Few man made disasters are more destructive than oil spills or fuel leakages. Unfortunately, there has so far not been any reliable solution to mitigate or remedy these costly mistakes. But that can finally change with S’One Environment, our large-scale application of the revolutionary SIAAB-1 hydrocarbon neutralization biotech. Used to prevent fire and explosions in airplanes and road vehicles, the technology turns hydrocarbon-based fuels into an inert, solid-state sand like compound – in fractions of a second. S’One Environment uses this property to neutralize fuel spills in seashores, rivers, lakes or oceans, with staggering speed and efficiency: 500 liters (132 gallons) of S’One liquid can neutralize up to 50,000 liters of fuel, in about four hours and over an area of 11 km radius of water. The system is built for high portability and durability, which makes it easy to install and operate on offshore drilling platforms, oil tankers, petroleum trains, or even gas stations. The S’One stores 500 liters of SIAAB-1 liquid and provides fast delivery via a high capacity compressor and a turbine. It requires little to no maintenance, and it is fully reusable throughout the many years of its lifetime.
Chevron’s San Ardo oil field in Southern California recovers more than 10,000 barrels of heavy oil each day. The oil extraction process generates large volumes of produced water that require treatment and management, typically disposed of by deep well injection. Chevron engaged Veolia’s water treatment technology, engineering and operations experts to provide a new solution for sustainably treating the produced water. This would allow Chevron to minimize its water impact, while maximizing efficiency and significantly expanding production.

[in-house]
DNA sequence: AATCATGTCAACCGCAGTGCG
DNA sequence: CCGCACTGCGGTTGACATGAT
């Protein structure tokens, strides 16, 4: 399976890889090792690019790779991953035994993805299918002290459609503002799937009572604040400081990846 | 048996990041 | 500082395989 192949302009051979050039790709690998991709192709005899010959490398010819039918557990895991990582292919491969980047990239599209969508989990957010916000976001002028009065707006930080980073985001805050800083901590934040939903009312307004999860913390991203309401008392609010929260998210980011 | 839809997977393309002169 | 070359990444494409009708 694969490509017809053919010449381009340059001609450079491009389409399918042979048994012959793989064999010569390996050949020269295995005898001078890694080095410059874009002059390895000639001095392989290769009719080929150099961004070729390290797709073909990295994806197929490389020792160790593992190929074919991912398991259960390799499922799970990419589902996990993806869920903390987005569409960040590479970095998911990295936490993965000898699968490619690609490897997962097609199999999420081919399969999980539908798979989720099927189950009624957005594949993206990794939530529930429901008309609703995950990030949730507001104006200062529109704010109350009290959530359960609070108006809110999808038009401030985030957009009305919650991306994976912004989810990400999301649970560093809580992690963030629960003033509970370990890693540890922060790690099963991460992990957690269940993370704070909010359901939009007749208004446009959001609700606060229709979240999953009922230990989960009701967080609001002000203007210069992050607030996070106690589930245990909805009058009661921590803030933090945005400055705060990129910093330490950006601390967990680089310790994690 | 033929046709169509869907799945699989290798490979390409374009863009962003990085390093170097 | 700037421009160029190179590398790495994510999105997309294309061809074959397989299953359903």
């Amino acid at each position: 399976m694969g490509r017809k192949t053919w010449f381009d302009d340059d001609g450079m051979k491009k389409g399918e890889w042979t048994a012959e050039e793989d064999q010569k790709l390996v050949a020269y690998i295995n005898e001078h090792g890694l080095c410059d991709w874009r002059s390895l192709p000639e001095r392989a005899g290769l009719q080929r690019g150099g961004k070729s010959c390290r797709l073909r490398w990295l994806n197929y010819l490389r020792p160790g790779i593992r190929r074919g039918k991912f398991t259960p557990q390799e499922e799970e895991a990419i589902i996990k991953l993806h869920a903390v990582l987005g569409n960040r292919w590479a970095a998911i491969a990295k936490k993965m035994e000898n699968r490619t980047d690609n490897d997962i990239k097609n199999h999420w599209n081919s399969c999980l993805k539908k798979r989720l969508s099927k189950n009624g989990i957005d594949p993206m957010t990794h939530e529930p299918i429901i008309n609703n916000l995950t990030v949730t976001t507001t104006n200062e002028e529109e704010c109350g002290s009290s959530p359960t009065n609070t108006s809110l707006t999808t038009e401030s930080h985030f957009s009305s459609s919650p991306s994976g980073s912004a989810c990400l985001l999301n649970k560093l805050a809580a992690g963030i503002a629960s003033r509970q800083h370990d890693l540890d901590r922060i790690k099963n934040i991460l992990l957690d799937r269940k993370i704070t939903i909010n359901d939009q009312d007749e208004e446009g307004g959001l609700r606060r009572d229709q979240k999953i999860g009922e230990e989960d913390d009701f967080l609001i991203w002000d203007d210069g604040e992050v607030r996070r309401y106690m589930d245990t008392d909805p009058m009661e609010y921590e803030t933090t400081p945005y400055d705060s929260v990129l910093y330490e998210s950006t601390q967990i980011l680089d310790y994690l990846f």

Southern California Refinery Case Study
PDF – 2.12 MB
To achieve this, Veolia provided Engineer-Procure (EP) services and operates a produced water management facility at this oil field that features the first-ever installation of Veolia’s OPUS® (Optimized Pretreatment and Unique Separation) technology. In this case, Chevron San Ardo’s treated water is used in two ways – reused for steam generation, and released into aquifer recharge basins that replenish local water resources and allow Chevron to recover more oil. The reliable operations & maintenance of the plant is backed by a Veolia performance guarantee.